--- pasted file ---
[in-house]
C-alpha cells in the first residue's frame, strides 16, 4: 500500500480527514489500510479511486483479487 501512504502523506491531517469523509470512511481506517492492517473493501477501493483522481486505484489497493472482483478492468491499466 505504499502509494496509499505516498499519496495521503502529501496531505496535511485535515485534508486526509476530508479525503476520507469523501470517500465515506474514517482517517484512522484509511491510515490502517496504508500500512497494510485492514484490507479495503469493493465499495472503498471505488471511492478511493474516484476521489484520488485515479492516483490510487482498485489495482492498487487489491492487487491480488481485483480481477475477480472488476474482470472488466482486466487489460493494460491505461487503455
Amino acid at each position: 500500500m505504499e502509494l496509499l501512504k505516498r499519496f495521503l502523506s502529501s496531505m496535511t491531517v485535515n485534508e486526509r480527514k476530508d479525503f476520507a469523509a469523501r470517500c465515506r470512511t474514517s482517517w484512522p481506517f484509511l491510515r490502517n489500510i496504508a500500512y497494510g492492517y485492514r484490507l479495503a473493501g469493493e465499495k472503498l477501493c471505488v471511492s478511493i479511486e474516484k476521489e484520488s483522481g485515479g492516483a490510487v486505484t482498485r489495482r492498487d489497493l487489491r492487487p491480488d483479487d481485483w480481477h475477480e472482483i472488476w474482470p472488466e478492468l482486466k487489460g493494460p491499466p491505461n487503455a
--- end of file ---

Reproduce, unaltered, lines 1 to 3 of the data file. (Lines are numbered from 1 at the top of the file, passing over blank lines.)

[in-house]
C-alpha cells in the first residue's frame, strides 16, 4: 500500500480527514489500510479511486483479487 501512504502523506491531517469523509470512511481506517492492517473493501477501493483522481486505484489497493472482483478492468491499466 505504499502509494496509499505516498499519496495521503502529501496531505496535511485535515485534508486526509476530508479525503476520507469523501470517500465515506474514517482517517484512522484509511491510515490502517496504508500500512497494510485492514484490507479495503469493493465499495472503498471505488471511492478511493474516484476521489484520488485515479492516483490510487482498485489495482492498487487489491492487487491480488481485483480481477475477480472488476474482470472488466482486466487489460493494460491505461487503455
Amino acid at each position: 500500500m505504499e502509494l496509499l501512504k505516498r499519496f495521503l502523506s502529501s496531505m496535511t491531517v485535515n485534508e486526509r480527514k476530508d479525503f476520507a469523509a469523501r470517500c465515506r470512511t474514517s482517517w484512522p481506517f484509511l491510515r490502517n489500510i496504508a500500512y497494510g492492517y485492514r484490507l479495503a473493501g469493493e465499495k472503498l477501493c471505488v471511492s478511493i479511486e474516484k476521489e484520488s483522481g485515479g492516483a490510487v486505484t482498485r489495482r492498487d489497493l487489491r492487487p491480488d483479487d481485483w480481477h475477480e472482483i472488476w474482470p472488466e478492468l482486466k487489460g493494460p491499466p491505461n487503455a